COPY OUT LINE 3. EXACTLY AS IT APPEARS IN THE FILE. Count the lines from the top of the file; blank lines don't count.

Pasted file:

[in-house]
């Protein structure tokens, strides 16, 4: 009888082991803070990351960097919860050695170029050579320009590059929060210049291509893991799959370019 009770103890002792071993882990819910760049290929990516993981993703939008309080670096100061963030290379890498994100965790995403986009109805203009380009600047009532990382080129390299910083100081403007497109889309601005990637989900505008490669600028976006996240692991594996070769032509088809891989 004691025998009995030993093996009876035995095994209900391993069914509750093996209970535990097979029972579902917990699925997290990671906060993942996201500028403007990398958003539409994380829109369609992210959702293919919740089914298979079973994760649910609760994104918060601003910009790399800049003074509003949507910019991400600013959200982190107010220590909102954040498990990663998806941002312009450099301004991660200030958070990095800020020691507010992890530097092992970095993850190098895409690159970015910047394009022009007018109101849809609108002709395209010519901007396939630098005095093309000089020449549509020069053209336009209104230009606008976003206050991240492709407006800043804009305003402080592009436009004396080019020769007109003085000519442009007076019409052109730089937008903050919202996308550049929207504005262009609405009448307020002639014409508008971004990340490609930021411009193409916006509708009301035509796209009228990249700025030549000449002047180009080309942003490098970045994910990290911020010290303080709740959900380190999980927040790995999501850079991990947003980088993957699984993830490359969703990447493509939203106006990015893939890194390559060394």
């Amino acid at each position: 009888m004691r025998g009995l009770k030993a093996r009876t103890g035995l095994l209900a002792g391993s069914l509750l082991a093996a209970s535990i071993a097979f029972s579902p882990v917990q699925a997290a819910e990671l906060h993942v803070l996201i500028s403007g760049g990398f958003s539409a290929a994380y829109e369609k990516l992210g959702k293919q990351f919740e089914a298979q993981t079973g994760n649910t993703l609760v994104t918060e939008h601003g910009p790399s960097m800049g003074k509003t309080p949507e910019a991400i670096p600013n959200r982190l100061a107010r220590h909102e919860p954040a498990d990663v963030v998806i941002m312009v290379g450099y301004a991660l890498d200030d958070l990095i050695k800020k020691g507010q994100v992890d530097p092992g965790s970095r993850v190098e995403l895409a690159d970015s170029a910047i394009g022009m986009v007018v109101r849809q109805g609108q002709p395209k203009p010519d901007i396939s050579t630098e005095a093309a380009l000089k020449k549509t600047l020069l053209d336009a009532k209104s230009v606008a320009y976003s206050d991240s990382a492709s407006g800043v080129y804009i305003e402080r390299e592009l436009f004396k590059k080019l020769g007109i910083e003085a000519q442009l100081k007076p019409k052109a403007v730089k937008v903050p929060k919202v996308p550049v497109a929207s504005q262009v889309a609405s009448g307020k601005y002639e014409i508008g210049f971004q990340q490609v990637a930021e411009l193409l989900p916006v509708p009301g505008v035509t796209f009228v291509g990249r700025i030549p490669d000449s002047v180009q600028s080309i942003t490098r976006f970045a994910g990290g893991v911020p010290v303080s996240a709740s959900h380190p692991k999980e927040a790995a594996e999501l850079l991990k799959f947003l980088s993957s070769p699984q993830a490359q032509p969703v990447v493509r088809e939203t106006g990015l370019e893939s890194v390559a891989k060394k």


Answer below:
């Amino acid at each position: 009888m004691r025998g009995l009770k030993a093996r009876t103890g035995l095994l209900a002792g391993s069914l509750l082991a093996a209970s535990i071993a097979f029972s579902p882990v917990q699925a997290a819910e990671l906060h993942v803070l996201i500028s403007g760049g990398f958003s539409a290929a994380y829109e369609k990516l992210g959702k293919q990351f919740e089914a298979q993981t079973g994760n649910t993703l609760v994104t918060e939008h601003g910009p790399s960097m800049g003074k509003t309080p949507e910019a991400i670096p600013n959200r982190l100061a107010r220590h909102e919860p954040a498990d990663v963030v998806i941002m312009v290379g450099y301004a991660l890498d200030d958070l990095i050695k800020k020691g507010q994100v992890d530097p092992g965790s970095r993850v190098e995403l895409a690159d970015s170029a910047i394009g022009m986009v007018v109101r849809q109805g609108q002709p395209k203009p010519d901007i396939s050579t630098e005095a093309a380009l000089k020449k549509t600047l020069l053209d336009a009532k209104s230009v606008a320009y976003s206050d991240s990382a492709s407006g800043v080129y804009i305003e402080r390299e592009l436009f004396k590059k080019l020769g007109i910083e003085a000519q442009l100081k007076p019409k052109a403007v730089k937008v903050p929060k919202v996308p550049v497109a929207s504005q262009v889309a609405s009448g307020k601005y002639e014409i508008g210049f971004q990340q490609v990637a930021e411009l193409l989900p916006v509708p009301g505008v035509t796209f009228v291509g990249r700025i030549p490669d000449s002047v180009q600028s080309i942003t490098r976006f970045a994910g990290g893991v911020p010290v303080s996240a709740s959900h380190p692991k999980e927040a790995a594996e999501l850079l991990k799959f947003l980088s993957s070769p699984q993830a490359q032509p969703v990447v493509r088809e939203t106006g990015l370019e893939s890194v390559a891989k060394k």